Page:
Willow Lanchester of Tyler – Lanchester works primarily in clay and metal sculpture. Her art pieces are focused permutations of form that explore themes of concealed information.

Maggie Pierce of Tyler – Pierce uses photo-based printmaking techniques to create highly altered versions of desert landscape. Her work examines the landscape and our relationship to it as something that is mediated by various technologies.

Payton Poole of Tyler – Poole works with multimedia, three-dimensional sculptures, both interactive and wearable, that open conversations about mental illness and the stigma against it.

Grace Richardson of Troup – Richardson uses screen-printing methods to create non- objective forms that render familiarity through their interactions and emphasis on color. A vocabulary of shape and color is established through these arrangements, creating a relationship and language between form and viewer.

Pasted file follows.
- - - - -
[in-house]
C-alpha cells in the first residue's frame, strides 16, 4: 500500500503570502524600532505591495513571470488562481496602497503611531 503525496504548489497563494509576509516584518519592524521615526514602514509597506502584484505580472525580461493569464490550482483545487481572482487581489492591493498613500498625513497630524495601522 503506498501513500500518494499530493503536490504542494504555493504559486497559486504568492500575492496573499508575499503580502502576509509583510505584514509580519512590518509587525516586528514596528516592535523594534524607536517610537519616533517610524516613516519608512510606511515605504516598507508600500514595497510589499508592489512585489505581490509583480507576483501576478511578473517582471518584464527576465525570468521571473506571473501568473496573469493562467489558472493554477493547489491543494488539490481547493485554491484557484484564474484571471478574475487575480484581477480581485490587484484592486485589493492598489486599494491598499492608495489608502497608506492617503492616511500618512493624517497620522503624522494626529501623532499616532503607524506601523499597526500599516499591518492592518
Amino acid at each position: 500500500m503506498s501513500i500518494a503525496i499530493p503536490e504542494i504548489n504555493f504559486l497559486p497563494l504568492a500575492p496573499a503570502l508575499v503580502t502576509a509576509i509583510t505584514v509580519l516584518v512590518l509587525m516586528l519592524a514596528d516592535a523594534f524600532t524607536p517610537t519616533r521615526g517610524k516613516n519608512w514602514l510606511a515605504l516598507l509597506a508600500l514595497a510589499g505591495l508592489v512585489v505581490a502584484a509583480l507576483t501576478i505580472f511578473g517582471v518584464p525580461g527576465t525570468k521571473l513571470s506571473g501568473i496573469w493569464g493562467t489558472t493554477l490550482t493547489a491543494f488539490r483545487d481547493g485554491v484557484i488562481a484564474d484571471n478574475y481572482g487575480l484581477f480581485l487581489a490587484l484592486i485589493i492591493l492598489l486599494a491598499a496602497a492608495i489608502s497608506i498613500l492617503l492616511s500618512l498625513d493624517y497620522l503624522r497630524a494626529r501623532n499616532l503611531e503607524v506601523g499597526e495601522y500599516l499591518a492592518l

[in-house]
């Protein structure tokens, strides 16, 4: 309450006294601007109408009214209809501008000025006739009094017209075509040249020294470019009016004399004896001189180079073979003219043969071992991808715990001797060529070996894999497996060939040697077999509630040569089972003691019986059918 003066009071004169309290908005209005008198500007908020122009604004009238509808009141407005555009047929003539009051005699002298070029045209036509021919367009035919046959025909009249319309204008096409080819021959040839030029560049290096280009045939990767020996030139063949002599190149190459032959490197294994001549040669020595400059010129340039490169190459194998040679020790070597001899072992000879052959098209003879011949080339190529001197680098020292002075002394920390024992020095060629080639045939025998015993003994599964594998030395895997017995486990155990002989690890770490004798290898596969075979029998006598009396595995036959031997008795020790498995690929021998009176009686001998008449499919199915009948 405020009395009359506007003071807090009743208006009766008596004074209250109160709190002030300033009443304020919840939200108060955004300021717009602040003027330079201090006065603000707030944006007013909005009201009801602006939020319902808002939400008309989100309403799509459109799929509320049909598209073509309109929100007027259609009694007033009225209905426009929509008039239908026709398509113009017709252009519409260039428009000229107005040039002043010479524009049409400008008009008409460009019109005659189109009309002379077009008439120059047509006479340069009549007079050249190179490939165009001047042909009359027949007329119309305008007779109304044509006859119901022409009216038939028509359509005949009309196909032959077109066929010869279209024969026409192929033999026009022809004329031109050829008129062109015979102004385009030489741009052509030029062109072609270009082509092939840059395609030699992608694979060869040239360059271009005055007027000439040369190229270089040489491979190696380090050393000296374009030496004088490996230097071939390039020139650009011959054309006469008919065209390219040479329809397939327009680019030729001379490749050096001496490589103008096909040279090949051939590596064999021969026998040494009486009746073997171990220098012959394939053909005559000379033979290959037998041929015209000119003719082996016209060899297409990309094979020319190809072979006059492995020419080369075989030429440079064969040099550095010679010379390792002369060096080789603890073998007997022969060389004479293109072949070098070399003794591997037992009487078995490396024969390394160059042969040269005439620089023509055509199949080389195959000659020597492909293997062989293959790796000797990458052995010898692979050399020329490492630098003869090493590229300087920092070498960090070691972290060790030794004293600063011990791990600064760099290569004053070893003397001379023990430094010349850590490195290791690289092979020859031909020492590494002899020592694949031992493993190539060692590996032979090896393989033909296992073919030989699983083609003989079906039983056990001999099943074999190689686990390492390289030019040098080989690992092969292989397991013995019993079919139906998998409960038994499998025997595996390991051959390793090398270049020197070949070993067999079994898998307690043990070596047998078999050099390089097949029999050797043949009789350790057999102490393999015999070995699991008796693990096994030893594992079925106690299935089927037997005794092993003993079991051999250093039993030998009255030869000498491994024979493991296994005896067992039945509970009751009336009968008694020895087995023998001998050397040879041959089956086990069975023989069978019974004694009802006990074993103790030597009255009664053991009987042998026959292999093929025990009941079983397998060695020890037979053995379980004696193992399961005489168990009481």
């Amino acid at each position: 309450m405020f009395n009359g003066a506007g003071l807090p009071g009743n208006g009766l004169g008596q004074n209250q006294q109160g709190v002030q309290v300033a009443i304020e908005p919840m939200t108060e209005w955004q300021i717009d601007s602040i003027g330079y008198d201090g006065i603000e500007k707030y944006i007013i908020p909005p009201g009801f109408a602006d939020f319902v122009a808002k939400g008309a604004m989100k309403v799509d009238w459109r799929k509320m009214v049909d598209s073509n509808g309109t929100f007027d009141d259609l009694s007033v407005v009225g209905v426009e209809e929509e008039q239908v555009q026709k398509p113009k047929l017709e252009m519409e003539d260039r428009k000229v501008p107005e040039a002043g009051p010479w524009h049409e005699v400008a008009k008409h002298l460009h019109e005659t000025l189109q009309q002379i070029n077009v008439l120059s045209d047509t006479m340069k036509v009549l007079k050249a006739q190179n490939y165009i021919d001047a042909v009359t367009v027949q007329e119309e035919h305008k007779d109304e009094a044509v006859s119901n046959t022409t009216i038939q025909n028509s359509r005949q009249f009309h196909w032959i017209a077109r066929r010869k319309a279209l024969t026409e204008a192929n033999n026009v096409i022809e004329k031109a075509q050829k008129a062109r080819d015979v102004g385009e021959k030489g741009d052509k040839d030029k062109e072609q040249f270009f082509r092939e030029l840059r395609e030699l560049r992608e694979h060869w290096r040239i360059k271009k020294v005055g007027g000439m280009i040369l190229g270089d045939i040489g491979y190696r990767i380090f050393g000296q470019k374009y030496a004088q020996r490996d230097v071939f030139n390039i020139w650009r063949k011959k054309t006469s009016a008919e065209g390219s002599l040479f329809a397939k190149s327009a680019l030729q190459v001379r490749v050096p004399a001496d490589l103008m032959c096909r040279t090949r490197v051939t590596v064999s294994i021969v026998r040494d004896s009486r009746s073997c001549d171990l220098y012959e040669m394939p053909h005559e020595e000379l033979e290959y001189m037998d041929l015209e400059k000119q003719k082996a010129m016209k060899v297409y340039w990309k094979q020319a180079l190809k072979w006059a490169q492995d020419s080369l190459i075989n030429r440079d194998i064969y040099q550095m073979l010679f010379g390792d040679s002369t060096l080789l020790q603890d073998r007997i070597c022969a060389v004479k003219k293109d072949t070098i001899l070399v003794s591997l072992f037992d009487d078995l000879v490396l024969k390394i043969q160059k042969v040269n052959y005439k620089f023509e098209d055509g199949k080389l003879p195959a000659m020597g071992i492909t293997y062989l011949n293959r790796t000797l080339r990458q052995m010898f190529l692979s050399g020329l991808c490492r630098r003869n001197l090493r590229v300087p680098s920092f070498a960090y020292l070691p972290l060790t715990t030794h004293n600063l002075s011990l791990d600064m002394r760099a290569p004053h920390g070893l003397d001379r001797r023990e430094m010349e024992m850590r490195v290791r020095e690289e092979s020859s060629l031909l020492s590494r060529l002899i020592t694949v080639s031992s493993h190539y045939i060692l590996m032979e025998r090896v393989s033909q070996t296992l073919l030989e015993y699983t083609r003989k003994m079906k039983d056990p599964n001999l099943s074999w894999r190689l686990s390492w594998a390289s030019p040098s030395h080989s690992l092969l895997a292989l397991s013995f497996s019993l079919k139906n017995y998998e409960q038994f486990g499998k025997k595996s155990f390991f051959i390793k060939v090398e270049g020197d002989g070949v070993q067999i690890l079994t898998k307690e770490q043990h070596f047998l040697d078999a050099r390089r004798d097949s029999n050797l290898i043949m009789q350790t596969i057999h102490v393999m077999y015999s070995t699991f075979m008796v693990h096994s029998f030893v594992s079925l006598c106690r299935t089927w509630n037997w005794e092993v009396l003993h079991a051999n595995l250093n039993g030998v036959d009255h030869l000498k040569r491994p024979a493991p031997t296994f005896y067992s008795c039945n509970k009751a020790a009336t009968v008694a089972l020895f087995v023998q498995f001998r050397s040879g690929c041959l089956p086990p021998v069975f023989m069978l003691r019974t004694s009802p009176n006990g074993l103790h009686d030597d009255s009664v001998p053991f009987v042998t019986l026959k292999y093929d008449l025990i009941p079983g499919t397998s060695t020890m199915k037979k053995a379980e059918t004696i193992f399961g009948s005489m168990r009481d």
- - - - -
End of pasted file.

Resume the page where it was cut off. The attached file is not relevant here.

Justin Witherspoon of Kilgore – Witherspoon is a printmaker who works in both relief and mono-type. His current body of work is focused on contrasting hard lines and stark objects with nebulous color, inviting exploration.

Teresa Young of Marshall – Young is a sculptor whose works incorporate disposed items such as shipping material and objects from nature. The items signify abandonment and reincarnation.

For more information about the exhibitions, contact Michelle Taff, UT Tyler gallery and media coordinator, at 903-566-7237 or mtaff@uttyler.edu.

Continue Reading

Art

Historic Tyler Celebrates with 26th Annual Photo Contest

liberty_hall_tyler_texas_tx

May is a time when thousands of individuals around the country join in a nationwide celebration of National Preservation Month, sponsored annually by the National Trust for Historic Preservation. This May, Preservation Month is going virtual.  Even though many historical places are physically closed right now, we hope to excite current preservation supporters and introduce new audiences to the preservation work that makes our community special by opening a window to a world of adventure online.